Upon watching the trailer for The Marvels this morning, I was immediately hit with a feeling that I hadn’t felt since high school – that I hadn’t done my homework for a big test.
I love the Marvel movies and TV shows – so much so that Into the Spiderverse is among my favourite movies ever – but the entry point for these flicks is getting convoluted.
This is by no means a new take, or even a hot take, but I think The Marvels is the first MCU property in quite a while that really exemplifies how much of a pre-requisite the larger MCU has become for new entries.
Of course, the movie isn’t out yet, so we don’t really know yet… But come on. Let’s look at what we’re presented with.
What you need to watch before seeing The Marvels
The movie’s protagonist is Captain Marvel, aka star of Captain Marvel (homework #1) and one of the strongest superheroes in the MCU canon. She’s also appeared in Avengers Endgame (optional homework) and was teased in the end-credit scene for Avengers Infinity War (honestly, unnecessary homework, not really on the test).
She’s joined by Monica Rambeau, a relatively new superhero in the MCU canon, who originally appeared in Captain Marvel as a child, but was fleshed out as an adult in the MCU’s first Disney+ show, WandaVision (homework #2). That show, in itself, is quite convoluted and relies heavily on Avengers: Age of Ultron, Avengers Infinity War and Avengers Endgame (all optional homework to understand the motivations of the Marvel universe). It even goes out of the MCU at one point to make a reference to the Fox X-Men movies, but that’s obviously optional homework.
Then we have Kamala Khan – personally one of my favourite superheroes ever.
Kamala Khan’s interesting – she’s a new hero in the MCU named Ms. Marvel, and was introduced with a self-titled Disney+ show in 2022 (homework #3). The show was great because it was remarkably self-contained. While it often referenced the outside MCU with throwaway lines about specific superheroes or events, and although the show is set up by a superhero convention dedicated to the Avengers, this is all referential in a set-dressing way. All of its links to the MCU boil down to osmosis – you know it’s a world with superheroes, and that’s where you can leave it.
Nothing really links back to the MCU until the end credits scene of the last episode – which leads directly into The Marvels.
We also have Nick Fury returning, who has always been a background character in the MCU, though was a sidekick in Captain Marvel. If you want to know about Fury’s whole deal, you may as well commit to The Avengers and Captain America: The Winter Soldier, along with Secret Invasion when it comes to Disney+ this year (all optional homework, except for maybe Secret Invasion).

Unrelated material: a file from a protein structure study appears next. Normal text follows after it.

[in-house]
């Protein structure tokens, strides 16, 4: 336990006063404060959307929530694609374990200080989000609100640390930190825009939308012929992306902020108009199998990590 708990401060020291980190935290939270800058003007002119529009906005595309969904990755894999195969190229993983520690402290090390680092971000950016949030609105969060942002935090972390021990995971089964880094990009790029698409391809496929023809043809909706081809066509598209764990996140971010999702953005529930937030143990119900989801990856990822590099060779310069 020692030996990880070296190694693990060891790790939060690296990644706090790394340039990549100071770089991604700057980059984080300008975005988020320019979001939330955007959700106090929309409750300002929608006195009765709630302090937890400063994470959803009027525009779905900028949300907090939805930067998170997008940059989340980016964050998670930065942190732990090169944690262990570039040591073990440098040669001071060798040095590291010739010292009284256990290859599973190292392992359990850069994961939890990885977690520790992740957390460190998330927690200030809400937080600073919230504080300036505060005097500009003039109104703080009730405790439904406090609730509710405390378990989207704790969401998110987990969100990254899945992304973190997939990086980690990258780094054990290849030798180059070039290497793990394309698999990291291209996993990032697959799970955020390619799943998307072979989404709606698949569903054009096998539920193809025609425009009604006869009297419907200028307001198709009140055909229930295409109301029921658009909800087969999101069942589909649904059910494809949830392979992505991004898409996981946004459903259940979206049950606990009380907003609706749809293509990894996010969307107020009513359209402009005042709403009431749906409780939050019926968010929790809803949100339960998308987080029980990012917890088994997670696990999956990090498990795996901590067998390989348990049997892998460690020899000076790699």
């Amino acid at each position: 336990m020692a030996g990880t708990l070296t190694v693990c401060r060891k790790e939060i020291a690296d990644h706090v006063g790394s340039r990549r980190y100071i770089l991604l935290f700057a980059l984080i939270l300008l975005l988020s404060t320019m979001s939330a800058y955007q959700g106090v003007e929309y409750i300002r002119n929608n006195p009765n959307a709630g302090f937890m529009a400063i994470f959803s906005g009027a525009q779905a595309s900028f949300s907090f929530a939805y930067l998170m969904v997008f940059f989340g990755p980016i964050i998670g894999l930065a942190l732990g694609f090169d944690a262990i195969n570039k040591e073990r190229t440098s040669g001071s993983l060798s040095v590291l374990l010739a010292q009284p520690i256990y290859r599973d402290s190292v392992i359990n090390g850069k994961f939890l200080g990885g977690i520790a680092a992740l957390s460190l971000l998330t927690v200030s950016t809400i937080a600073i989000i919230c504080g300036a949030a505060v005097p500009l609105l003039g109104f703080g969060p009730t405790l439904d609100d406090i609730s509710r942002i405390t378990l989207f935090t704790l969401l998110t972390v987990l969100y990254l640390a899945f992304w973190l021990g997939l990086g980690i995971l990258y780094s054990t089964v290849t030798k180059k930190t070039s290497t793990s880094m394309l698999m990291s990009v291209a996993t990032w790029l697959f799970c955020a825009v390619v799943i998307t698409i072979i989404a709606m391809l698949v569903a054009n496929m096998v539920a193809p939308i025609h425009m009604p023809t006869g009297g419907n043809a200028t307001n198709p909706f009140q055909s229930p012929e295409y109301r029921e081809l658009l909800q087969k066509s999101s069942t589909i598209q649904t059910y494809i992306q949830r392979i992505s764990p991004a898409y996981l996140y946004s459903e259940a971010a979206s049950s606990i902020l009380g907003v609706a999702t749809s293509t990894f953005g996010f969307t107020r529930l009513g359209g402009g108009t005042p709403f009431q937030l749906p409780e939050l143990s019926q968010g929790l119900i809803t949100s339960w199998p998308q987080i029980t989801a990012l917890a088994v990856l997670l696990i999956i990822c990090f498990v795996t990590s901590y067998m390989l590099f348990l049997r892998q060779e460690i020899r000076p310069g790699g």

Already in this article I’ve lumped a university lecture level of homework on your desk for a superhero flick.
There are only three previous MCU TV shows and movies that I would consider essential viewing to understand who’s who in The Marvels, but there are more than enough auxiliary movies and TV shows that will further enhance your viewing. That being said – there’s plenty you don’t need to see. You won’t need to watch Loki or Thor: Ragnarok to understand The Marvels, nor many of the films in the MCU canon.
And despite my rant, there’s no inherent requirement for Marvel to make every movie canonically accessible – with so many balls being juggled in the air at any given time, Marvel’s longtime viewers expect story arcs to be paid off in satisfying ways. There are also several villains being set up in this current ‘phase’ of the MCU – Valentina Allegra de Fontaine and Kang in particular – that Marvel needs to build out across several shows and movies to influence climactic events.
There’s also a lot of commercial value in Disney structuring the MCU like this. More tie-ins and crossovers mean more content for viewers to watch, meaning more subscriptions and sales.
And, remarkably, we’ve gotten several self-contained MCU properties over the past couple of years. Black Panther: Wakanda Forever only really has a couple of throws outside of its own storyline, as has Moon Knight, the aforementioned Ms. Marvel, Shang-Chi and the Legend of the Ten Rings, Ant-Man and The Wasp: Quantamania (relying on the other Ant-Man movies of course) and arguably The Eternals. Each of these flicks has at least a small link to the established MCU, but rarely anything that’s required viewing.
And, to be honest, the MCU has had this problem since just after its conception. Once The Avengers rolled around, viewers of Iron Man, Iron Man 2, Thor, Captain America and The Incredible Hulk were all off to a better start, knowing where these characters had come from.
In my opinion, it’s a bit different this time around with all of these extra movies and TV shows in the mix. It’s a lot less simple.
If it makes things any easier, there’s nothing wrong with watching the MCU in chronological order and skipping what you’re not interested in. And, to be honest, at the end of the day, these are action flicks. With stories playing out in a two-hour timeframe, it’s unlikely that a curveball reliant on an entirely different movie is going to be introduced (though not impossible).
But for the best results, you need to study for the test. The Marvels head to theatres on November 9.
In the meantime, why not check out all the other sci-fi, horror and fantasy films coming our way this year.